[quote=Matt24 post_id=162741 time=1394933018 user_id=9775]
This question has been on my mind the past few years. I had been capable of ignoring it before, or fooling me with short-term goals that would ultimately leave me feeling empty.
But the issue just keeps coming back to me, and I feel I can't ignore it anymore. Because really, what is the purpose of our lives? Is studying, getting a job, getting married, settling down, having children, spending my money on superflous goods and then dying all there is to life? People I interact with seem to be ok with this; however, I find it to be a miserable prospect. So I shall spend my life working at some job (which I might or might not like) just to be able to satisfy my basic needs and buy stuff I don't even need (because after all, food and bed is all you really instinctively need)? And I shall get married with a person I probably picked as I would pick an apple from the greengrocer's: focusing on the external features, just to be able to have sex and satisfy my sexual needs AND/OR have children? Children who will eventually leave your house and repeat the same steps you did? And so I will age with my wife living every day without an objective, just to later die.. alone? It sounds absolutely deplorable to me.
You could say, hey! What about friends and family? What about true love? Aren't those the things worth living for? Well, in my mind, they're not. First of all, how frequent are those hangouts with friends? Probably like once a month, and even less as everyone ages. It's like everyone's too busy living their own lives. And most of the time it becomes a rather dreadful and superficial thing: "Did I tell you about what my son did yesterday?"; "Would you believe what happened at the workplace yesterday?"; "Have you heard that X (a mutual friend) got divorced?".
The very same thing happens with the family. It gets me sad, for example, that my parents practically don't see their siblings much. When I was growing up, my brother was a big part of my life, and I don't really want to lose that (it looks I eventually will). You could say, "hey, but you will have a wife/husband to take care of you! You will have children to raise!". Indeed, but... How do you know you want to spend the rest of your life with somebody you've known for two/three years (in most cases!)? What if you "lose" your love for that person? Because honestly, even if you say "Well, I don't love him/her just because of his/her beauty... it's his/her heart and personality I love", how can you be so sure you know that person's heart? And what is your purpose to get married? To have children? Well, why exactly would you want to have children in the first place? I sometimes feel like having children basically means "Nothing's interesting with my life, so I guess we'll give ourselves the task to raise kids just to have something to do".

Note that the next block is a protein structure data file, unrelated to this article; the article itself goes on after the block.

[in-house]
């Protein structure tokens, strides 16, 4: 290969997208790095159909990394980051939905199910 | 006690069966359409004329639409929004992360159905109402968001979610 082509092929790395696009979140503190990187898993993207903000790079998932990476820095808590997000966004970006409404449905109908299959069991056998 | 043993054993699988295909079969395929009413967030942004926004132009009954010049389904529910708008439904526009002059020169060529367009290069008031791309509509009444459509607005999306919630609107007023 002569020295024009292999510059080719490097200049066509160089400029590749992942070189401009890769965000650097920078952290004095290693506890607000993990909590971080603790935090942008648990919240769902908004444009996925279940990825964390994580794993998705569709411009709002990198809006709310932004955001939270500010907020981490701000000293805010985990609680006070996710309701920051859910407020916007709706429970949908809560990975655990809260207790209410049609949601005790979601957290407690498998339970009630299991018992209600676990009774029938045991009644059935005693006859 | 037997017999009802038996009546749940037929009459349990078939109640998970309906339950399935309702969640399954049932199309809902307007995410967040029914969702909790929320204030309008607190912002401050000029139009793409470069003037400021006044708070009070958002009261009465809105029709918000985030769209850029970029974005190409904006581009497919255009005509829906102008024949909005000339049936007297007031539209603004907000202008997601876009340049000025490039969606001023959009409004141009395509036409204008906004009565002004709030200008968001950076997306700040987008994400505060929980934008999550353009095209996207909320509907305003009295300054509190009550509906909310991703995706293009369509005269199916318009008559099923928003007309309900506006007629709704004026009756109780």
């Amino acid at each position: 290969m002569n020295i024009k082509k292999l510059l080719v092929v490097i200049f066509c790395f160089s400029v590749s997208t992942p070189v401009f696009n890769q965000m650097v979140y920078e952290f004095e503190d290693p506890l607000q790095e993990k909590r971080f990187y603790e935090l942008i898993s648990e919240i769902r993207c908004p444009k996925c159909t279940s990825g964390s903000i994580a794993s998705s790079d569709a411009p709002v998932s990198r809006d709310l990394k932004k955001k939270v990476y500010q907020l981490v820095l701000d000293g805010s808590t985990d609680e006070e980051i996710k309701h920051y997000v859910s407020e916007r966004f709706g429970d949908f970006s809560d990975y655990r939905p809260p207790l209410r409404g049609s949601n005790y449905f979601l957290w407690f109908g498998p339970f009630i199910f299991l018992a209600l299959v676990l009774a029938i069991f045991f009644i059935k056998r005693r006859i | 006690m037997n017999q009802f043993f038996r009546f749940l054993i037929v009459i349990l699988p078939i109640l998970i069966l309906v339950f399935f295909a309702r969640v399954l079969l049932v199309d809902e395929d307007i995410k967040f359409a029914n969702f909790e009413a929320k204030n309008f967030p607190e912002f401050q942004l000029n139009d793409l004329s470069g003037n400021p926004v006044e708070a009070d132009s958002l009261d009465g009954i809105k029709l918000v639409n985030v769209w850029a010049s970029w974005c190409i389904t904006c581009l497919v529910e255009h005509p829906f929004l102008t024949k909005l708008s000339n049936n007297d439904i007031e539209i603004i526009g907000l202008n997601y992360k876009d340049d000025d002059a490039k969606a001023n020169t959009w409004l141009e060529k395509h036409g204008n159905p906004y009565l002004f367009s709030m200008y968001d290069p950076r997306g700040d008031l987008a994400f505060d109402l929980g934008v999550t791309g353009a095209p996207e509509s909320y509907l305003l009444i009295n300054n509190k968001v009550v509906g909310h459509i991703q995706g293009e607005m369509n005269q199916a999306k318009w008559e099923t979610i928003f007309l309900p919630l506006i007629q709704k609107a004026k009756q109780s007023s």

Others find meaning in doing pleasing activities. Partying, getting drunk or taking drugs (because you could argue that since there is no meaning, then there's no point in preserving your health)... yet that's just a way to ignore the suffering and the distress of life, and you'll eventually have to face the "downs" that come with the abuse of these substances/activities.
This whole analysis can basically be summed up as people doing things with others so as not to realize their life is meaningless and they're eventually going to die like everybody else (without being sure if that's the final end to their life).
I'm not sure if I'm strange or normal; smart or dumb for thinking about this. What is it I'm seeing that nobody else does? Or am I wicked/depressed and need psychological help?
Thanks in advance for your contributions, I would really appreciate somebody talking about this with me.
The meaning of life is that everyone must choose (not find) the answer to that question for themselves. Mine is to be fulfilled in making everything perfect (a direction, not a destination) for everyone, because nothing less is worth bothering with IMO.
Don't sweat the nihilism. Getting past it is a sort of graduation from philosophical elementary school. If you want to drill down to a more bespoke answer, i can help with that in my capacity as a Philosophy Coach, if you don't mind getting extremely personal in the process. In simple terms, it's an accounting for salience, perspective, and priority.
Your wicked depression is a mark of a deep thinker, because ignorance really is bliss, and vice versa. If you still haven't worked it out, HMU.